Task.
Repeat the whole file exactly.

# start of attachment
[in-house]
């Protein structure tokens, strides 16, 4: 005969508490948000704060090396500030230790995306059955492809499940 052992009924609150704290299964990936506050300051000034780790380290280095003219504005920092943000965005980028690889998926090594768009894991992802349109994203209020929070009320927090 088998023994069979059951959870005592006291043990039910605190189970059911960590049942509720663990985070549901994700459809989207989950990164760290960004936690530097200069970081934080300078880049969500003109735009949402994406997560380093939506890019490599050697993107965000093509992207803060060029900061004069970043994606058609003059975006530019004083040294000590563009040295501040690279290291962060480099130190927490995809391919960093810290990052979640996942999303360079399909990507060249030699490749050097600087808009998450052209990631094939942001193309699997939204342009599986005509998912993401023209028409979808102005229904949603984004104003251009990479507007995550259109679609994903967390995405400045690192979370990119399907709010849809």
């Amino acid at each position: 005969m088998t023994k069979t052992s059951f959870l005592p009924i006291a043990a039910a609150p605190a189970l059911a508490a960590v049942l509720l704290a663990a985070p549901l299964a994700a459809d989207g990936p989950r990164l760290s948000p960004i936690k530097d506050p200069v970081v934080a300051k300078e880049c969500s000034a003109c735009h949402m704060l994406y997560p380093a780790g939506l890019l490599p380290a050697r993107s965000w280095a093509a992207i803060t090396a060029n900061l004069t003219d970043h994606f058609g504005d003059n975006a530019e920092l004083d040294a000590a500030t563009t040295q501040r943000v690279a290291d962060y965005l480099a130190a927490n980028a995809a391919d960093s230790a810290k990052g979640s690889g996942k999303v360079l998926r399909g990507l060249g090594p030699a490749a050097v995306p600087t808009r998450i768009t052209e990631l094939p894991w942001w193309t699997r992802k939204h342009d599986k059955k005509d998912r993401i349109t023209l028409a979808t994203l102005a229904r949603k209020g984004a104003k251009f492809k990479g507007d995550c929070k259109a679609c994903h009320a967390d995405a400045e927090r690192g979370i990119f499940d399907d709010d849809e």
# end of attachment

[in-house]
């Protein structure tokens, strides 16, 4: 005969508490948000704060090396500030230790995306059955492809499940 052992009924609150704290299964990936506050300051000034780790380290280095003219504005920092943000965005980028690889998926090594768009894991992802349109994203209020929070009320927090 088998023994069979059951959870005592006291043990039910605190189970059911960590049942509720663990985070549901994700459809989207989950990164760290960004936690530097200069970081934080300078880049969500003109735009949402994406997560380093939506890019490599050697993107965000093509992207803060060029900061004069970043994606058609003059975006530019004083040294000590563009040295501040690279290291962060480099130190927490995809391919960093810290990052979640996942999303360079399909990507060249030699490749050097600087808009998450052209990631094939942001193309699997939204342009599986005509998912993401023209028409979808102005229904949603984004104003251009990479507007995550259109679609994903967390995405400045690192979370990119399907709010849809």
């Amino acid at each position: 005969m088998t023994k069979t052992s059951f959870l005592p009924i006291a043990a039910a609150p605190a189970l059911a508490a960590v049942l509720l704290a663990a985070p549901l299964a994700a459809d989207g990936p989950r990164l760290s948000p960004i936690k530097d506050p200069v970081v934080a300051k300078e880049c969500s000034a003109c735009h949402m704060l994406y997560p380093a780790g939506l890019l490599p380290a050697r993107s965000w280095a093509a992207i803060t090396a060029n900061l004069t003219d970043h994606f058609g504005d003059n975006a530019e920092l004083d040294a000590a500030t563009t040295q501040r943000v690279a290291d962060y965005l480099a130190a927490n980028a995809a391919d960093s230790a810290k990052g979640s690889g996942k999303v360079l998926r399909g990507l060249g090594p030699a490749a050097v995306p600087t808009r998450i768009t052209e990631l094939p894991w942001w193309t699997r992802k939204h342009d599986k059955k005509d998912r993401i349109t023209l028409a979808t994203l102005a229904r949603k209020g984004a104003k251009f492809k990479g507007d995550c929070k259109a679609c994903h009320a967390d995405a400045e927090r690192g979370i990119f499940d399907d709010d849809e």